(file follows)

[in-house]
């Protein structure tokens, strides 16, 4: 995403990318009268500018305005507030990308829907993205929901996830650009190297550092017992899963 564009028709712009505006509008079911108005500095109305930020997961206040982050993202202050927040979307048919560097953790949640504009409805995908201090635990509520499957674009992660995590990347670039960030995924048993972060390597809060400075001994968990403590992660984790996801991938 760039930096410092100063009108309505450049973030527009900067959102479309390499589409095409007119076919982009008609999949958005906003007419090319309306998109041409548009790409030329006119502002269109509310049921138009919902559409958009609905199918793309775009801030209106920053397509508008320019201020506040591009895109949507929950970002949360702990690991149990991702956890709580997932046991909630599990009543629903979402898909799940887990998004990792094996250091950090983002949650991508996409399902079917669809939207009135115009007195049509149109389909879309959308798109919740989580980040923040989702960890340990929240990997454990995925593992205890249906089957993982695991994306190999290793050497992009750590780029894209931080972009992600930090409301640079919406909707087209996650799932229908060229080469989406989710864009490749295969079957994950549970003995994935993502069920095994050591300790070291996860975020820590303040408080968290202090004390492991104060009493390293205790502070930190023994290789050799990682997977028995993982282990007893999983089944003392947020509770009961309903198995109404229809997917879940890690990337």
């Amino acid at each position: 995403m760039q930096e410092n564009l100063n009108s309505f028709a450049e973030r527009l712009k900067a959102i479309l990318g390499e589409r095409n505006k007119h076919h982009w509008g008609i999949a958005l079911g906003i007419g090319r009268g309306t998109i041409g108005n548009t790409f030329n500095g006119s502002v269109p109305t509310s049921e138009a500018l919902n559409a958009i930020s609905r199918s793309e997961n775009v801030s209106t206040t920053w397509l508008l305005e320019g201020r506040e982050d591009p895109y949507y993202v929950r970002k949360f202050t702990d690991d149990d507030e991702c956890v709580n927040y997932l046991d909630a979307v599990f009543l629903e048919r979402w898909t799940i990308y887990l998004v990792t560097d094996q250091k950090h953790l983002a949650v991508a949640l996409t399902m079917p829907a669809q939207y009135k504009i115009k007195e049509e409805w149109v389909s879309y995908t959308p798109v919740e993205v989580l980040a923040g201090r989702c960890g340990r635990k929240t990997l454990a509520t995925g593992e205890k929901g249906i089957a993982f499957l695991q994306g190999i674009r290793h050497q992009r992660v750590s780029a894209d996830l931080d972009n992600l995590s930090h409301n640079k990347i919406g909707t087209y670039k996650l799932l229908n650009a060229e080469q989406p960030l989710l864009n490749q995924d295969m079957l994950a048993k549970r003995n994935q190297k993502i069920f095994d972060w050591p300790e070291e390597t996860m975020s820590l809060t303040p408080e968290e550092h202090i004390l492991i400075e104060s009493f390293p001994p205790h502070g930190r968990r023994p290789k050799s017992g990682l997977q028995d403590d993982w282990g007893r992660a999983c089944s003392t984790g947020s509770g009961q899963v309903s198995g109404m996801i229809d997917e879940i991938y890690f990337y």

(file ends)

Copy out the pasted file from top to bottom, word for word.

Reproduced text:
[in-house]
């Protein structure tokens, strides 16, 4: 995403990318009268500018305005507030990308829907993205929901996830650009190297550092017992899963 564009028709712009505006509008079911108005500095109305930020997961206040982050993202202050927040979307048919560097953790949640504009409805995908201090635990509520499957674009992660995590990347670039960030995924048993972060390597809060400075001994968990403590992660984790996801991938 760039930096410092100063009108309505450049973030527009900067959102479309390499589409095409007119076919982009008609999949958005906003007419090319309306998109041409548009790409030329006119502002269109509310049921138009919902559409958009609905199918793309775009801030209106920053397509508008320019201020506040591009895109949507929950970002949360702990690991149990991702956890709580997932046991909630599990009543629903979402898909799940887990998004990792094996250091950090983002949650991508996409399902079917669809939207009135115009007195049509149109389909879309959308798109919740989580980040923040989702960890340990929240990997454990995925593992205890249906089957993982695991994306190999290793050497992009750590780029894209931080972009992600930090409301640079919406909707087209996650799932229908060229080469989406989710864009490749295969079957994950549970003995994935993502069920095994050591300790070291996860975020820590303040408080968290202090004390492991104060009493390293205790502070930190023994290789050799990682997977028995993982282990007893999983089944003392947020509770009961309903198995109404229809997917879940890690990337």
């Amino acid at each position: 995403m760039q930096e410092n564009l100063n009108s309505f028709a450049e973030r527009l712009k900067a959102i479309l990318g390499e589409r095409n505006k007119h076919h982009w509008g008609i999949a958005l079911g906003i007419g090319r009268g309306t998109i041409g108005n548009t790409f030329n500095g006119s502002v269109p109305t509310s049921e138009a500018l919902n559409a958009i930020s609905r199918s793309e997961n775009v801030s209106t206040t920053w397509l508008l305005e320019g201020r506040e982050d591009p895109y949507y993202v929950r970002k949360f202050t702990d690991d149990d507030e991702c956890v709580n927040y997932l046991d909630a979307v599990f009543l629903e048919r979402w898909t799940i990308y887990l998004v990792t560097d094996q250091k950090h953790l983002a949650v991508a949640l996409t399902m079917p829907a669809q939207y009135k504009i115009k007195e049509e409805w149109v389909s879309y995908t959308p798109v919740e993205v989580l980040a923040g201090r989702c960890g340990r635990k929240t990997l454990a509520t995925g593992e205890k929901g249906i089957a993982f499957l695991q994306g190999i674009r290793h050497q992009r992660v750590s780029a894209d996830l931080d972009n992600l995590s930090h409301n640079k990347i919406g909707t087209y670039k996650l799932l229908n650009a060229e080469q989406p960030l989710l864009n490749q995924d295969m079957l994950a048993k549970r003995n994935q190297k993502i069920f095994d972060w050591p300790e070291e390597t996860m975020s820590l809060t303040p408080e968290e550092h202090i004390l492991i400075e104060s009493f390293p001994p205790h502070g930190r968990r023994p290789k050799s017992g990682l997977q028995d403590d993982w282990g007893r992660a999983c089944s003392t984790g947020s509770g009961q899963v309903s198995g109404m996801i229809d997917e879940i991938y890690f990337y």